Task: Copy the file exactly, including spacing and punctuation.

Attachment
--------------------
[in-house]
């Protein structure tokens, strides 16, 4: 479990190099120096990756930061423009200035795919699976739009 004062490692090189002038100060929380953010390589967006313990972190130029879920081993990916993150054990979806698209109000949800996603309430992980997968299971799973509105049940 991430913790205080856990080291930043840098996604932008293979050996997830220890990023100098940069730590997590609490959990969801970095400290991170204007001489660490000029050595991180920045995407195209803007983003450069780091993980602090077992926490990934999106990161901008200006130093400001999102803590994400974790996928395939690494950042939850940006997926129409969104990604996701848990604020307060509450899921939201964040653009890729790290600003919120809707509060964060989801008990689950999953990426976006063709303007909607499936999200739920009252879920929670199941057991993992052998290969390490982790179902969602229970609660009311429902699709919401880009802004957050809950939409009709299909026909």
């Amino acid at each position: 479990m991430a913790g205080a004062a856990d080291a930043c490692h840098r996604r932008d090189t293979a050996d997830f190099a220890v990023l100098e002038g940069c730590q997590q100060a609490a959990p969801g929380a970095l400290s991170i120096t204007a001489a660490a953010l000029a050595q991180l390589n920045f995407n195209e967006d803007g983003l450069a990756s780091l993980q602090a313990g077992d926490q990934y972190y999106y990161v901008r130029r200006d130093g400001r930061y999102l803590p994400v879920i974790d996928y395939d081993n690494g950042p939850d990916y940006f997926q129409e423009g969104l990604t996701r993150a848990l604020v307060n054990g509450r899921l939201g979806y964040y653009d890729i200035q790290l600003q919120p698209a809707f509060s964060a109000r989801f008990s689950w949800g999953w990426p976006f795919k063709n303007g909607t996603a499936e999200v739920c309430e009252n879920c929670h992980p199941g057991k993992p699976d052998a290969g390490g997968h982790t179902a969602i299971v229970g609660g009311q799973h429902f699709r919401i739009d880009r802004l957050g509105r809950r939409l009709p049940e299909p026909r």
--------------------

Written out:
[in-house]
């Protein structure tokens, strides 16, 4: 479990190099120096990756930061423009200035795919699976739009 004062490692090189002038100060929380953010390589967006313990972190130029879920081993990916993150054990979806698209109000949800996603309430992980997968299971799973509105049940 991430913790205080856990080291930043840098996604932008293979050996997830220890990023100098940069730590997590609490959990969801970095400290991170204007001489660490000029050595991180920045995407195209803007983003450069780091993980602090077992926490990934999106990161901008200006130093400001999102803590994400974790996928395939690494950042939850940006997926129409969104990604996701848990604020307060509450899921939201964040653009890729790290600003919120809707509060964060989801008990689950999953990426976006063709303007909607499936999200739920009252879920929670199941057991993992052998290969390490982790179902969602229970609660009311429902699709919401880009802004957050809950939409009709299909026909």
């Amino acid at each position: 479990m991430a913790g205080a004062a856990d080291a930043c490692h840098r996604r932008d090189t293979a050996d997830f190099a220890v990023l100098e002038g940069c730590q997590q100060a609490a959990p969801g929380a970095l400290s991170i120096t204007a001489a660490a953010l000029a050595q991180l390589n920045f995407n195209e967006d803007g983003l450069a990756s780091l993980q602090a313990g077992d926490q990934y972190y999106y990161v901008r130029r200006d130093g400001r930061y999102l803590p994400v879920i974790d996928y395939d081993n690494g950042p939850d990916y940006f997926q129409e423009g969104l990604t996701r993150a848990l604020v307060n054990g509450r899921l939201g979806y964040y653009d890729i200035q790290l600003q919120p698209a809707f509060s964060a109000r989801f008990s689950w949800g999953w990426p976006f795919k063709n303007g909607t996603a499936e999200v739920c309430e009252n879920c929670h992980p199941g057991k993992p699976d052998a290969g390490g997968h982790t179902a969602i299971v229970g609660g009311q799973h429902f699709r919401i739009d880009r802004l957050g509105r809950r939409l009709p049940e299909p026909r």